Masamune Swords | Famous Weapons of Japan

Two men stand next to a rushing stream, an
apprentice and a master. The apprentice is Muramasa Sengo, and his
master Goro Nyudo Masamune. Muramasa begins. He ties his newly-forged sword to a branch,
letting it hang vertically over the river, its blade edge cutting the current. They watch. A branch hits the blade and is cut cleanly
in half. A leaf hits the blade and is cut into two. Then a fish hits the blade, and it too is
cut. The blade slices through everything it touches:
branches, leaves, fish, even the very air. Pleased, Muramasa unties his sword. It is Masamune’s turn. The master fastens his sword the same way,
and again they watch. A branch hits the blade, and is cut. A leaf hits the blade, and is cut. Then a fish hits the blade, but is not cut. It bounces harmlessly off the blade and continues
on its way. Muramasa cheers. “I am the better swordsmith!” he says. “My blade can cut anything. Branches, leaves, fish, even the very air!” Okay, that’s not that impressive, my
finger can cut air, but everything else is fine. Smiling, Masamune retrieves his sword in silence. As it happens, a monk was passing by and watched
their competition. He comes over and declares Masamune the winner,
not Muramasa. The monk explains that although Muramasa’s
sword IS sharp, it kills indiscriminately. It is bloodthirsty. Masamune’s sword is better because it spares
anything undeserving of death, like the innocent fish. This is a famous story about the two swordsmiths. It’s only a story though, the two men lived
in different time periods, but it depicts very well their personalities and people’s
beliefs about their swords. Muramasa was mad, unpredictable, and violent. I have a video about him here. He was like the Joker. His swords were said to be cursed and bloodthirsty. Masamune was the opposite. Patient, calm, and wise. He was like Alfred, I guess. Masamune swords were revered for their sharpness
and quality. Many swordsmiths at the time created swords
with cheaper metal for use in combat, they were practical. Masamune swords were beautiful, he used high
quality steel and treated his creations like works of art. People thought his swords absorbed his benevolent
and honorable personality. It only cut what the owner wanted to cut,
and not anything undeserving or innocent. The most famous Masamune sword was the Honjo
Masamune. Sadly, the sword was lost after World War
II, its owner forced to give it up under extraordinary circumstances. The Honjo Masamune was likely named after
Honjo Shigenaga, a famous general of the Uesugi clan. The story goes… an enemy attacked Honjo
Shigenaga during battle. The enemy’s sword cut his helmet cleanly
in half, but left his head whole. It was like the sword spared him. So he killed the bastard and took the sword
for his own. Later on, Shigenaga wasn’t doing so well
financially and had to sell the sword to the Toyotomi clan. The sword eventually came into the hands of
Tokugawa Ieyasu and remained within the Tokugawa family, passed down through the generations. After World War II, when Japan was under US
occupation, swords were banned and confiscated. Many swords were destroyed or given to American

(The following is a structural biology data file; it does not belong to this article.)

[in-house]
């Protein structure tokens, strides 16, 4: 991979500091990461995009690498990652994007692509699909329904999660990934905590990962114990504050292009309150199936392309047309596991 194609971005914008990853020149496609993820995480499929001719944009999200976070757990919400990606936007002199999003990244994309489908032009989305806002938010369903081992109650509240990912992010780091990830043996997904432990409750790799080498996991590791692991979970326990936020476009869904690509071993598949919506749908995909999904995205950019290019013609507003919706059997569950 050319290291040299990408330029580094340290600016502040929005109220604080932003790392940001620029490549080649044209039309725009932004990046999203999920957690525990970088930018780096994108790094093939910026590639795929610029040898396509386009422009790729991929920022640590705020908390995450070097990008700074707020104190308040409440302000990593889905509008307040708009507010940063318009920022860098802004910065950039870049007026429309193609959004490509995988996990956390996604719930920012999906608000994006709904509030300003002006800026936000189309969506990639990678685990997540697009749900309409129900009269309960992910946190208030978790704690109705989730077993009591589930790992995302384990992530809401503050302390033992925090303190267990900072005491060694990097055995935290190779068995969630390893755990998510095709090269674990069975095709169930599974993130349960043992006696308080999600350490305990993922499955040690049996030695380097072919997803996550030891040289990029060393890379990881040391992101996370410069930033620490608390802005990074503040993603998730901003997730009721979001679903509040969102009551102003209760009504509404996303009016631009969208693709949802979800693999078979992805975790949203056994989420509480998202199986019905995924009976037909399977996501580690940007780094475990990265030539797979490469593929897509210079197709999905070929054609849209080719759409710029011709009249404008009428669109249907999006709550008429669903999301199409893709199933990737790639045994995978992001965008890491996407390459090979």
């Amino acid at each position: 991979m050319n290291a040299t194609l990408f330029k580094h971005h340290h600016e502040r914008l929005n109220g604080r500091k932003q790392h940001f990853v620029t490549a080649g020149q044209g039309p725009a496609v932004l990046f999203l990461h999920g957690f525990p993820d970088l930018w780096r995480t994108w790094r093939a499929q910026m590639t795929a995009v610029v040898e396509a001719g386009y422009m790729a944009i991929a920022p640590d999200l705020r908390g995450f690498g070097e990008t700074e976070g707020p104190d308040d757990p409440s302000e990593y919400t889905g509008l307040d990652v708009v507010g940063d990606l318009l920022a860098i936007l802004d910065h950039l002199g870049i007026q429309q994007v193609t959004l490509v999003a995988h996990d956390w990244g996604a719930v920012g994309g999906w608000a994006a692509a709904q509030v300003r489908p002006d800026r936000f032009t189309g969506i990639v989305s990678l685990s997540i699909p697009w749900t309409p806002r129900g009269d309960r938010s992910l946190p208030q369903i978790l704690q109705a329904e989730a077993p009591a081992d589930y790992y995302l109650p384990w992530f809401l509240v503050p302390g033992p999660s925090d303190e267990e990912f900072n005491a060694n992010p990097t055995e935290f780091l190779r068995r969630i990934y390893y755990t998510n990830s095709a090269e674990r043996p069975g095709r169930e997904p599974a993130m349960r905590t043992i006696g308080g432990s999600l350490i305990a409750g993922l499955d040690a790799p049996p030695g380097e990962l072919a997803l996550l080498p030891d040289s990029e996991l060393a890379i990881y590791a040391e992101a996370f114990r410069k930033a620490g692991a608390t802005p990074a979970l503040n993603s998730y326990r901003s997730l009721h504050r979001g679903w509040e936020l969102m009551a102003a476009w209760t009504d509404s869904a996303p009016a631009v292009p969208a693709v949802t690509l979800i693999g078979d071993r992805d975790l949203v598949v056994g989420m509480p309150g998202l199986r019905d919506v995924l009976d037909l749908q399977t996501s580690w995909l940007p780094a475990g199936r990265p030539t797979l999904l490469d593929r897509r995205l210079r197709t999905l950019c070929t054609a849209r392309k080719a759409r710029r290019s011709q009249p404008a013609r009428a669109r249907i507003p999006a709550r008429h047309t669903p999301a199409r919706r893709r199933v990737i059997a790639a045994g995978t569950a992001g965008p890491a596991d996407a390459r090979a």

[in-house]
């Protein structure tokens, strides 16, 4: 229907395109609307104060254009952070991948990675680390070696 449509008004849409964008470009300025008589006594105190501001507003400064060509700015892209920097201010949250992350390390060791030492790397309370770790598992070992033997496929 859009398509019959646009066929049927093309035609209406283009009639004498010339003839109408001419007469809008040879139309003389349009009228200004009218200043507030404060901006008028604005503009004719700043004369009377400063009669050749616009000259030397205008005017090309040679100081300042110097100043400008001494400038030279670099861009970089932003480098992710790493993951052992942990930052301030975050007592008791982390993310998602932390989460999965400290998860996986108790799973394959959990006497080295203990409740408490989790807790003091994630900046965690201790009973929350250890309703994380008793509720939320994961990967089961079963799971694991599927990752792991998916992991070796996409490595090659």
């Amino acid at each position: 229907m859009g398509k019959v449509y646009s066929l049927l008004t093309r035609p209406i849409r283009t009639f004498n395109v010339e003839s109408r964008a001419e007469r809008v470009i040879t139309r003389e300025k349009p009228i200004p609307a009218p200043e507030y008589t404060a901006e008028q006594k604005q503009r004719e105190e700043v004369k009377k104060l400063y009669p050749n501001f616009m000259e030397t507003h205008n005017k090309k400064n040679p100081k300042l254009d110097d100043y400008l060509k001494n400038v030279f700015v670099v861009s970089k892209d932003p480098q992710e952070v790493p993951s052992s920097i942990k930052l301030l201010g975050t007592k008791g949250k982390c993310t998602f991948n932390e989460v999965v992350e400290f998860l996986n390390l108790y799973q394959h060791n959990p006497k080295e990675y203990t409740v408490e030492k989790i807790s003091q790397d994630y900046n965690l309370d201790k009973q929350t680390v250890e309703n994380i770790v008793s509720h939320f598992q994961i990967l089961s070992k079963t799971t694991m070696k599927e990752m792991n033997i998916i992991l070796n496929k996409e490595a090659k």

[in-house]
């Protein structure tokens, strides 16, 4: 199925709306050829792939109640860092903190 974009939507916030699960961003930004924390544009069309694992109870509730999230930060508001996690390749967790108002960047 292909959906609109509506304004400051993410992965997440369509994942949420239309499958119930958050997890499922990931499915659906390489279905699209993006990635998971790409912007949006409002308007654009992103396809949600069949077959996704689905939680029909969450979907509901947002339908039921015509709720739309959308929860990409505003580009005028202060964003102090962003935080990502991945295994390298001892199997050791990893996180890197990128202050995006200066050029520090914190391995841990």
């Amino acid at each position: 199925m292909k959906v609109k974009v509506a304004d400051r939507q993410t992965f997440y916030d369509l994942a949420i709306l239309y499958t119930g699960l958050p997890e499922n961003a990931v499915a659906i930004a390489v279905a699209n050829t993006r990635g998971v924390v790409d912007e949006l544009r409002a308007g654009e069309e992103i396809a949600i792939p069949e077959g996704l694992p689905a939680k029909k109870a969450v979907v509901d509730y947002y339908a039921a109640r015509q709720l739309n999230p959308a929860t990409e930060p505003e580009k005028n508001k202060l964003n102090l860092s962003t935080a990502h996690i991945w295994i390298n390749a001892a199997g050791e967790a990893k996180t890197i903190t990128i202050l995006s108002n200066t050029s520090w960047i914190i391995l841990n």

soldiers, including sacred heirlooms and swords more than a hundred years old. Imagine giving away a priceless artifact that
has been in your family for generations. It was a period of great shame and anger for
the Japanese. That must have been how Tokugawa Iemasa felt
when he gave up the Honjo Masamune. In December of 1945, Tokugawa Iemasa entered
a police station and handed over his family’s sword collection. Among them was the Honjo Masamune, a sword
that had graced the hands of so many legendary figures in Japanese history. The police gave the swords to someone named
Sergeant Coldy Bimore to dispose of. Unfortunately, they later found no record
of such a name. It is thought that someone wrote down a bad
phonetic spelling of the real name, and because of that idiot no one knows where the sword
is now. I’d hate to think that the sword was melted
down like it was nothing, as happened with many others, but it’s possible. Masamune swords became status symbols for
the warrior class. There’s a story that’s representative
of this, although we don’t know if it’s true. It is the story of Date Masamune and the fake
sword. The famous daimyo Date Masamune, no relation
to our swordsmith Masamune, was called the One-Eyed Dragon. He only had a left eye. With a nickname like that, you know he was
a badass, and badasses have to keep up their reputations. In the story, Date Masamune is talking to
someone who says to him, “Lord Date, being such a badass, you must own a Masamune, surely.” Lord Date replies, “Of course! Oh shoot, I left the tuna casserole in the
oven, I gotta get home! We’ll continue this conversation tomorrow! Byeee!” The truth is, he does have a Masamune katana,
but his wakizashi is NOT. He rushes home and tells his blacksmith to
get him a Masamune wakizashi from the family collection, stat! Unfortunately, they don’t have one, they
only have a Masamune katana, which was longer than a wakizashi. He says, “Well then shorten it and make
it into a wakizashi, and do it by tomorrow!” See how valuable these swords were? There are currently nine Masamune blades designated
as National Treasures of Japan. Hey guys, guess what I have that no one asked
for. Merch! Link in the description. You can buy shirts, mugs, posters, and a bunch
of other stuff. If you want! I only have a few designs up right now, but
will add more. You can also suggest a design if you like.

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